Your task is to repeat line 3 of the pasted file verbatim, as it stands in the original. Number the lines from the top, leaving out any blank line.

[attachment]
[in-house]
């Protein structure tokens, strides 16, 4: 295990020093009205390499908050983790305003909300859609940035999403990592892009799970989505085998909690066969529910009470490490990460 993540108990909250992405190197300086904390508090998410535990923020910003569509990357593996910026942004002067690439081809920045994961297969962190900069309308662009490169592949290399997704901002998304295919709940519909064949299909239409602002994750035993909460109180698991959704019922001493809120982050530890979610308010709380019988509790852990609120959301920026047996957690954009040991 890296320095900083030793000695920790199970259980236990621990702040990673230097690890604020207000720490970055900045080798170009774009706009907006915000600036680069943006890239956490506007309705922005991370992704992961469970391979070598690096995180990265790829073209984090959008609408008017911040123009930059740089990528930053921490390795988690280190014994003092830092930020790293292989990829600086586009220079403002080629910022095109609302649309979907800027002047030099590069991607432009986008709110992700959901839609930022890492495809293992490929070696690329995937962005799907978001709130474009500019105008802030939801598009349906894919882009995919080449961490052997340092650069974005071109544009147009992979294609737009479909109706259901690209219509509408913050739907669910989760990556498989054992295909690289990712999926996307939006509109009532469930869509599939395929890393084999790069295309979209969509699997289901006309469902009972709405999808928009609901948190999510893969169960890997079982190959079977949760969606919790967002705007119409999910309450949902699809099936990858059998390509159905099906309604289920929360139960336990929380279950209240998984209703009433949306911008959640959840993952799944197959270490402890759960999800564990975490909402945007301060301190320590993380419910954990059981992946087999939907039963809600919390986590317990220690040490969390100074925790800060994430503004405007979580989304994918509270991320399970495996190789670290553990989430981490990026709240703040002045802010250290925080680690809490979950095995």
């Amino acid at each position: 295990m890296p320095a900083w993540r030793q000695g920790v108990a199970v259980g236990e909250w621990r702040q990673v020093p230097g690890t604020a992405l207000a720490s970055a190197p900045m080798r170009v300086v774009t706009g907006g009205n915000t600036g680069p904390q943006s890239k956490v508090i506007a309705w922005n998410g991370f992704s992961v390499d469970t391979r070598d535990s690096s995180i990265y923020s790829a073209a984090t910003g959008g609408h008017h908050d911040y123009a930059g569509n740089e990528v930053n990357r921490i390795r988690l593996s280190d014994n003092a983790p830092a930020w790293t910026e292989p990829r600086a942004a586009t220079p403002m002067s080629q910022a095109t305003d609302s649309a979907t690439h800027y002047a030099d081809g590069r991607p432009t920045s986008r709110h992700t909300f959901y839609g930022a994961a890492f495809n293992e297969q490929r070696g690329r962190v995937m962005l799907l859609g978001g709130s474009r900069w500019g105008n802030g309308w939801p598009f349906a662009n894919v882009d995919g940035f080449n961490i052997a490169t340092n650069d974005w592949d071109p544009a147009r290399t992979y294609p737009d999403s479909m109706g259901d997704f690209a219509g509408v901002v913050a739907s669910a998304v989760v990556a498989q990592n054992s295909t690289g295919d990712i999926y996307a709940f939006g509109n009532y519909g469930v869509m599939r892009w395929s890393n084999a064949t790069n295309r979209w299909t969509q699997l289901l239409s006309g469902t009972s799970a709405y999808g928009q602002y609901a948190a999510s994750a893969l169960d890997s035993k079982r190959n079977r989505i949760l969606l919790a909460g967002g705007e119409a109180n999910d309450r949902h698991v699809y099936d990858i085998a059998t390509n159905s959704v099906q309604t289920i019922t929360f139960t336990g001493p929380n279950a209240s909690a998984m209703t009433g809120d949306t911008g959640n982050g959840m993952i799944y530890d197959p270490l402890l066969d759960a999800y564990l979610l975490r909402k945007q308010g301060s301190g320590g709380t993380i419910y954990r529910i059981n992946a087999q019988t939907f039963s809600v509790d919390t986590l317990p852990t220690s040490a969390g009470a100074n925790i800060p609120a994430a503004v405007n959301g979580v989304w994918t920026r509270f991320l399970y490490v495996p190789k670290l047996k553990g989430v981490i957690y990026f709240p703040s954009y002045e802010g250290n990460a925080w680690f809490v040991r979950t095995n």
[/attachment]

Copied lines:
């Amino acid at each position: 295990m890296p320095a900083w993540r030793q000695g920790v108990a199970v259980g236990e909250w621990r702040q990673v020093p230097g690890t604020a992405l207000a720490s970055a190197p900045m080798r170009v300086v774009t706009g907006g009205n915000t600036g680069p904390q943006s890239k956490v508090i506007a309705w922005n998410g991370f992704s992961v390499d469970t391979r070598d535990s690096s995180i990265y923020s790829a073209a984090t910003g959008g609408h008017h908050d911040y123009a930059g569509n740089e990528v930053n990357r921490i390795r988690l593996s280190d014994n003092a983790p830092a930020w790293t910026e292989p990829r600086a942004a586009t220079p403002m002067s080629q910022a095109t305003d609302s649309a979907t690439h800027y002047a030099d081809g590069r991607p432009t920045s986008r709110h992700t909300f959901y839609g930022a994961a890492f495809n293992e297969q490929r070696g690329r962190v995937m962005l799907l859609g978001g709130s474009r900069w500019g105008n802030g309308w939801p598009f349906a662009n894919v882009d995919g940035f080449n961490i052997a490169t340092n650069d974005w592949d071109p544009a147009r290399t992979y294609p737009d999403s479909m109706g259901d997704f690209a219509g509408v901002v913050a739907s669910a998304v989760v990556a498989q990592n054992s295909t690289g295919d990712i999926y996307a709940f939006g509109n009532y519909g469930v869509m599939r892009w395929s890393n084999a064949t790069n295309r979209w299909t969509q699997l289901l239409s006309g469902t009972s799970a709405y999808g928009q602002y609901a948190a999510s994750a893969l169960d890997s035993k079982r190959n079977r989505i949760l969606l919790a909460g967002g705007e119409a109180n999910d309450r949902h698991v699809y099936d990858i085998a059998t390509n159905s959704v099906q309604t289920i019922t929360f139960t336990g001493p929380n279950a209240s909690a998984m209703t009433g809120d949306t911008g959640n982050g959840m993952i799944y530890d197959p270490l402890l066969d759960a999800y564990l979610l975490r909402k945007q308010g301060s301190g320590g709380t993380i419910y954990r529910i059981n992946a087999q019988t939907f039963s809600v509790d919390t986590l317990p852990t220690s040490a969390g009470a100074n925790i800060p609120a994430a503004v405007n959301g979580v989304w994918t920026r509270f991320l399970y490490v495996p190789k670290l047996k553990g989430v981490i957690y990026f709240p703040s954009y002045e802010g250290n990460a925080w680690f809490v040991r979950t095995n």